9. Last week Mario Draghi, the president of the European Central Bank, declared that his institution “is ready to do whatever it takes to preserve the euro” — and markets celebrated. In particular, interest rates on Spanish bonds fell sharply, and stock markets soared everywhere. But will the euro really be saved? That remains very much in doubt. First of all, Europe’s single currency is a deeply flawed construction. And Mr. Draghi, to his credit, actually acknowledged that. “The euro is like a bumblebee,” he declared. “This is a mystery of nature because it shouldn’t fly but instead it does. So the euro was a bumblebee that flew very well for several years.” But now it has stopped flying. What can be done? The answer, he suggested, is “to graduate to a real bee.” Never mind the dubious biology, we get the point. In the long run, the euro will be workable only if the European Union becomes much more like a unified country. Consider, for example, the comparison between Spain and Florida. Both had huge housing bubbles followed by dramatic crashes. But Spain is in crisis in a way Florida isn’t. Why? Because when the slump hit, Florida could count on Washington to keep paying for Social Security and Medicare, to guarantee the solvency of its banks, to provide emergency aid to its unemployed, and more. Spain had no such safety net, and in the long run, that has to be fixed. But the creation of a United States of Europe won’t happen soon, if ever, while the crisis of the euro is now. So what can be done to save the currency? (…..)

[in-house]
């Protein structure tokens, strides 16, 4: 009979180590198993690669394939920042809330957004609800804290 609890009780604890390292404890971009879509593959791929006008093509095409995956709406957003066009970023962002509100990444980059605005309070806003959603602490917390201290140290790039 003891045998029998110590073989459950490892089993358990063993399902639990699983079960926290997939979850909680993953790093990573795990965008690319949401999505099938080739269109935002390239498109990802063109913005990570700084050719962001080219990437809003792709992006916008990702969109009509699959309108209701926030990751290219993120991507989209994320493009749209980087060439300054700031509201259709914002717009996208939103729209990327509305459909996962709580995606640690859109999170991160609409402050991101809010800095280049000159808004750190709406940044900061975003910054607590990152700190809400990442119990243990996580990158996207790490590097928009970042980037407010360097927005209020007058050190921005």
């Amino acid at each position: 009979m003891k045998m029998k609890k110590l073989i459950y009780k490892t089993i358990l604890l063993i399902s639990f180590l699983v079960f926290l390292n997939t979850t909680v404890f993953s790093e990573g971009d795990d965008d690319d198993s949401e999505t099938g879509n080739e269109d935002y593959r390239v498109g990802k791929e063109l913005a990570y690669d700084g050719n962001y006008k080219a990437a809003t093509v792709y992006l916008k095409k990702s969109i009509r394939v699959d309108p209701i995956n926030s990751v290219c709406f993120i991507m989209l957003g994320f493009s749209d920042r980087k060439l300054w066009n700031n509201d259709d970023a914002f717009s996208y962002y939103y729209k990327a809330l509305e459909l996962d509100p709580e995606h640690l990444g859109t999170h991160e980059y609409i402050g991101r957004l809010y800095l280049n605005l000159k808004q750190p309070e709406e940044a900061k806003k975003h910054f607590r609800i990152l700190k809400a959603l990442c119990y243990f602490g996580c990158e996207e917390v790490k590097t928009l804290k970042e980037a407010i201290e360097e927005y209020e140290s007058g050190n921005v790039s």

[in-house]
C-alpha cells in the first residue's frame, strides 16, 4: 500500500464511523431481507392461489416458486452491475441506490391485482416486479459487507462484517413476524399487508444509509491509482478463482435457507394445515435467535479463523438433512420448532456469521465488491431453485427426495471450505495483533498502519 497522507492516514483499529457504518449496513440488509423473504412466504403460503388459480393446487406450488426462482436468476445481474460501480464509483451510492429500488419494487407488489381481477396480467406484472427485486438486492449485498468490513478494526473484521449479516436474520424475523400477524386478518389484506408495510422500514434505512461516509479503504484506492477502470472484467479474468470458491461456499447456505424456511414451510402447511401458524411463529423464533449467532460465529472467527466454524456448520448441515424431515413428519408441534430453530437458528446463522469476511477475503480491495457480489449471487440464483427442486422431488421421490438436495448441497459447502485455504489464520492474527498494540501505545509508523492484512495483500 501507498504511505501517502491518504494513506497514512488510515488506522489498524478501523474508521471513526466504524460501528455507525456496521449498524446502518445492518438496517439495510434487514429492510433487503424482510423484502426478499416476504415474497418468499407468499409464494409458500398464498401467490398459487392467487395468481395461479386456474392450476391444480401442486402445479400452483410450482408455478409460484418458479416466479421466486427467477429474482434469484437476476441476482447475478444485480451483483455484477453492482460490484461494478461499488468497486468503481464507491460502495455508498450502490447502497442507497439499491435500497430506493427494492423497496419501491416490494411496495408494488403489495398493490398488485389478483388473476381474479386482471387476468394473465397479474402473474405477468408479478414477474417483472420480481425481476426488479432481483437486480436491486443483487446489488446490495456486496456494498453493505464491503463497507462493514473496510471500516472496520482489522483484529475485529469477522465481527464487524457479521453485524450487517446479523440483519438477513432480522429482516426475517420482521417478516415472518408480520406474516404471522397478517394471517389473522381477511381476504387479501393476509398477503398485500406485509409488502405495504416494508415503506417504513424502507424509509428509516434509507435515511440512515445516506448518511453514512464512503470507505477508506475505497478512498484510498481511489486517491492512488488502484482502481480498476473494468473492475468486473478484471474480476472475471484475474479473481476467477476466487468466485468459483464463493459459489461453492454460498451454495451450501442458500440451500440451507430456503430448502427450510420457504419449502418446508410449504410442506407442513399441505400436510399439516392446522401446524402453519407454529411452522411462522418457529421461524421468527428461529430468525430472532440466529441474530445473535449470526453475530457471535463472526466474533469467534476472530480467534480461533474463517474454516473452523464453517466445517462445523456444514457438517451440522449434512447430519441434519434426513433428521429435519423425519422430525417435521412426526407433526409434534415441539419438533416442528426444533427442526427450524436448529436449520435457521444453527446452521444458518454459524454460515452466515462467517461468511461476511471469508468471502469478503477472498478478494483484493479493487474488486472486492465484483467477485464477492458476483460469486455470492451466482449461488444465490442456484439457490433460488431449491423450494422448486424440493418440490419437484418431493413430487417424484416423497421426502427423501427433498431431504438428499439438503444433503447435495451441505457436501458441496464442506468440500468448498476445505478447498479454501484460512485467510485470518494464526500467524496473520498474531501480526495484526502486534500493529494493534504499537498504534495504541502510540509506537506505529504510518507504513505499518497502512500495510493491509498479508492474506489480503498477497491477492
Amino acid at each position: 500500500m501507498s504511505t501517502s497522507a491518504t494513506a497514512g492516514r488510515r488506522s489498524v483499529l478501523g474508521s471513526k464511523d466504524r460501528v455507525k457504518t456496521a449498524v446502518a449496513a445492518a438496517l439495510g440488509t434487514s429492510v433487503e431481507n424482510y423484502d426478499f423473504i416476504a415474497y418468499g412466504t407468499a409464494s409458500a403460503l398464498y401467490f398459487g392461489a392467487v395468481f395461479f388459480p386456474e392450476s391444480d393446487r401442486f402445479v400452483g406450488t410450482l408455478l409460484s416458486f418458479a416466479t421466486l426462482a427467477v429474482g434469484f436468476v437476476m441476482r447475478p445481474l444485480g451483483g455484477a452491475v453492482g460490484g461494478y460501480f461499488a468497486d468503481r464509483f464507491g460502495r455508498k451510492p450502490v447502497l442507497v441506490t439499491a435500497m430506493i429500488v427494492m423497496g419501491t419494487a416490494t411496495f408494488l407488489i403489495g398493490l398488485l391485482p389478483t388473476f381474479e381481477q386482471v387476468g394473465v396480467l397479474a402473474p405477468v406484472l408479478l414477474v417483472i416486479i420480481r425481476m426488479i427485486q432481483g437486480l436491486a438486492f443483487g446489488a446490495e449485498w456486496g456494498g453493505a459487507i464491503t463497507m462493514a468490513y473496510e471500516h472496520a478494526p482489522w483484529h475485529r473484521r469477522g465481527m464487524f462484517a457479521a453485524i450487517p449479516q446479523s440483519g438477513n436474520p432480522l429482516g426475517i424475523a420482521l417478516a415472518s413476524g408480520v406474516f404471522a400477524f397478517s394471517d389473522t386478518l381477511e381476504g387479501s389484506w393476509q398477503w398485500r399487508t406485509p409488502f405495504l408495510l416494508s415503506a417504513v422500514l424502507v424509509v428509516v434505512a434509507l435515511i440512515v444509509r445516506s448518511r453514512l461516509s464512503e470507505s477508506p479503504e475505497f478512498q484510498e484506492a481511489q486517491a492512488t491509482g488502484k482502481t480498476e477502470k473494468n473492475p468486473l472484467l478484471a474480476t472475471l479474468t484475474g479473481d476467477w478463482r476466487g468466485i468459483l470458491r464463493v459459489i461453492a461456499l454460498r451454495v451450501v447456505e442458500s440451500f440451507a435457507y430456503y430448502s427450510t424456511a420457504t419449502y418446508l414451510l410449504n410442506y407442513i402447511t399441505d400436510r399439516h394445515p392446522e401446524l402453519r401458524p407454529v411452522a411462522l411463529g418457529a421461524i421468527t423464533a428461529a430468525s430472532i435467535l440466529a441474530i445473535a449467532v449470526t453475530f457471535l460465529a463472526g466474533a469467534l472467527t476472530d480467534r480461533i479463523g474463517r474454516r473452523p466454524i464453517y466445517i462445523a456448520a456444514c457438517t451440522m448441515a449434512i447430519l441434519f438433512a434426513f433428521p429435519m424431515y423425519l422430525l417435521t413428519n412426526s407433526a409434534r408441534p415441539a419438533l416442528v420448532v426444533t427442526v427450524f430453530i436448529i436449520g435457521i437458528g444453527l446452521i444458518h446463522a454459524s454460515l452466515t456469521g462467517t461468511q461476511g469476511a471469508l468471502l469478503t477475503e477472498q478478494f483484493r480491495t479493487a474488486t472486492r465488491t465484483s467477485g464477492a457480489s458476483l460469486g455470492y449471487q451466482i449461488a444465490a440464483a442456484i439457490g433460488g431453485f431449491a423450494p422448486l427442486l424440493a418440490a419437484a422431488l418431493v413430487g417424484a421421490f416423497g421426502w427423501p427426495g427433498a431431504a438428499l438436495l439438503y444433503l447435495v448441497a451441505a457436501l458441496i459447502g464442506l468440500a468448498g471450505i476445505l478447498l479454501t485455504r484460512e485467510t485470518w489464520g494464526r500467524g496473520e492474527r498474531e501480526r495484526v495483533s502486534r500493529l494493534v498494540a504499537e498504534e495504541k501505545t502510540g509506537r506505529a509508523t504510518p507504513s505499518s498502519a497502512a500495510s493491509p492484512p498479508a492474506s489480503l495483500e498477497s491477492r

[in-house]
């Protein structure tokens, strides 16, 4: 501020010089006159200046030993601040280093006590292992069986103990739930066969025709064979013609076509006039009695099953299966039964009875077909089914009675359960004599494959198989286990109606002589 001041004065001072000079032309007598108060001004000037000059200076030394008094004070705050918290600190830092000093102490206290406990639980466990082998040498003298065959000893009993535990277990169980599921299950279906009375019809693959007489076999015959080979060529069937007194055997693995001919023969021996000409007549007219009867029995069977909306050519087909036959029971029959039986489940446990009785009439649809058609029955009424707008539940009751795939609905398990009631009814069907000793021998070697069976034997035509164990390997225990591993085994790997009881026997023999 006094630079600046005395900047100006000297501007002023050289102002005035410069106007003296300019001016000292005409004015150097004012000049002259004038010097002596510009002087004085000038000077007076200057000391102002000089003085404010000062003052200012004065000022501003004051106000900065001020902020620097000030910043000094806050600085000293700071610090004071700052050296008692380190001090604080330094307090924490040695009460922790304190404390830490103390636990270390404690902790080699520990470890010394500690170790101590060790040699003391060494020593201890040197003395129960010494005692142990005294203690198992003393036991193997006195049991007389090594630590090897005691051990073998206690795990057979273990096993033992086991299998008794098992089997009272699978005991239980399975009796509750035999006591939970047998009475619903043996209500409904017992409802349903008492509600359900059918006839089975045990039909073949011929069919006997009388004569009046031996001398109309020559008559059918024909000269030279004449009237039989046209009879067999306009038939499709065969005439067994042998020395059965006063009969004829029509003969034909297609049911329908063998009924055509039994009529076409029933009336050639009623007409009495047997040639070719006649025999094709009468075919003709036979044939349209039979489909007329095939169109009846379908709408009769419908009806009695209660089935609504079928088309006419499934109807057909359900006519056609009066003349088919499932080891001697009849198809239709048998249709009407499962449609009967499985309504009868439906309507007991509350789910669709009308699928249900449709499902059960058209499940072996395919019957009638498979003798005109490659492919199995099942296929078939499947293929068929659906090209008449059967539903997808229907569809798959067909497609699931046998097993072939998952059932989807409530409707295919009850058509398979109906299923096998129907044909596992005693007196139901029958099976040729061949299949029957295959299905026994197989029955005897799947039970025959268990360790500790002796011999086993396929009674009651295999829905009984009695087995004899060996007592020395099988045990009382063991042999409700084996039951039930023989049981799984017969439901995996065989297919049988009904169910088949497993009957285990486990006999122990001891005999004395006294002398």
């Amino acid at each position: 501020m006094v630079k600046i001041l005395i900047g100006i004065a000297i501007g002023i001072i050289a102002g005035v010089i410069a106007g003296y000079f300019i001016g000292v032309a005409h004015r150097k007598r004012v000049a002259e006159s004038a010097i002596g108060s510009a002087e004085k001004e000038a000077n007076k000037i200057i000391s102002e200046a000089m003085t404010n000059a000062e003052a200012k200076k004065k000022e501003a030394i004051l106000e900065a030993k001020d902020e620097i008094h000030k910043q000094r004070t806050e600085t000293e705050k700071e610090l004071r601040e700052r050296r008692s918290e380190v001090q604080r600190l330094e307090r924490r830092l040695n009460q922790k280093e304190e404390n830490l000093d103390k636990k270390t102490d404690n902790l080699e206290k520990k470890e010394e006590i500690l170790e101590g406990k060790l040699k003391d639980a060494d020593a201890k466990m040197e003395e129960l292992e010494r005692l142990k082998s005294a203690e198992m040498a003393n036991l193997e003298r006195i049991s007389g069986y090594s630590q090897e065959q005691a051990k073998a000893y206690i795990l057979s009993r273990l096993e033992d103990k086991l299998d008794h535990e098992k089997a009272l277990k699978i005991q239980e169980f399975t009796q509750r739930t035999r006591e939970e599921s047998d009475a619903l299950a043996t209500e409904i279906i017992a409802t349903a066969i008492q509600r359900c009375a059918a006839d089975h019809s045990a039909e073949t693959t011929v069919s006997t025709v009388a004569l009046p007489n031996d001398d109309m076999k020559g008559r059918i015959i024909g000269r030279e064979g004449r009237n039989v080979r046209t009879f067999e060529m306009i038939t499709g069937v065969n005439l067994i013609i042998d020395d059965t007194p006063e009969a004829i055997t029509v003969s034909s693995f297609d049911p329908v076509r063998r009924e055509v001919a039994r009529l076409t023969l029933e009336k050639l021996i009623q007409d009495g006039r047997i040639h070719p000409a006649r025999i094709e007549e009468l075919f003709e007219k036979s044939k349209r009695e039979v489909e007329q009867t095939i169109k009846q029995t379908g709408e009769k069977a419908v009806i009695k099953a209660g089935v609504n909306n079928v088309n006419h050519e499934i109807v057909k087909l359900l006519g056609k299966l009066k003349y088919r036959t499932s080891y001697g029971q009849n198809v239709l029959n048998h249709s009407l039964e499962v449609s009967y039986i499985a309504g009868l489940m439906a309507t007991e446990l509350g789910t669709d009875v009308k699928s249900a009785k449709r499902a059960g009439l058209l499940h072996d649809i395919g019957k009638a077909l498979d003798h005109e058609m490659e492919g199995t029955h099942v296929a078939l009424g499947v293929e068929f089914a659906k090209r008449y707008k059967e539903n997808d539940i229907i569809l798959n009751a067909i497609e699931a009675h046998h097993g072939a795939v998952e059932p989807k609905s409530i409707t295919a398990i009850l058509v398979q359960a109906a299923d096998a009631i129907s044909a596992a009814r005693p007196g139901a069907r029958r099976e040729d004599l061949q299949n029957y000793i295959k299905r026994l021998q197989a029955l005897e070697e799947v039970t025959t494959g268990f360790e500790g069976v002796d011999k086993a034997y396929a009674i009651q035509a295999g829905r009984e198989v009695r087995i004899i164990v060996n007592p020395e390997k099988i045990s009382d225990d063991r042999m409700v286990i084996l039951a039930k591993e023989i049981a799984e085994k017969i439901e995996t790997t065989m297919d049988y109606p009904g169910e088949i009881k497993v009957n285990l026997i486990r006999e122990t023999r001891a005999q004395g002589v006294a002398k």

10. Professor Uziel Nogueira says: The common currency will be saved. The question is HOW it will be saved. PK formula for salvation i.e., ECB buying public debt and Germany accepting higher inflation rates is NOT in the cards. PK formula is a theoretical academic solution that — as in many situations of the real world — is politically and economically unworkable. For the highly indebted countries — Greece being the primary example — the euro is no longer a solution but a problem.

    A small number of countries sharing the common currency is the inevitable outcome of the current debt crisis.

    The euro zone resembles a platoon of army rangers behind enemy lines. Some members of the elite fighting force cannot keep up with the pace and intensity of the engagement. The platoon leader has to make a tough decision. Either save the stragglers of his team or accomplish the mission. In the case of euro zone, the mission leader will to whatever it takes to accomplish the primary goal or die in trying it.

    To think otherwise, is wishful thinking of people not schooled on Germany’s history and culture.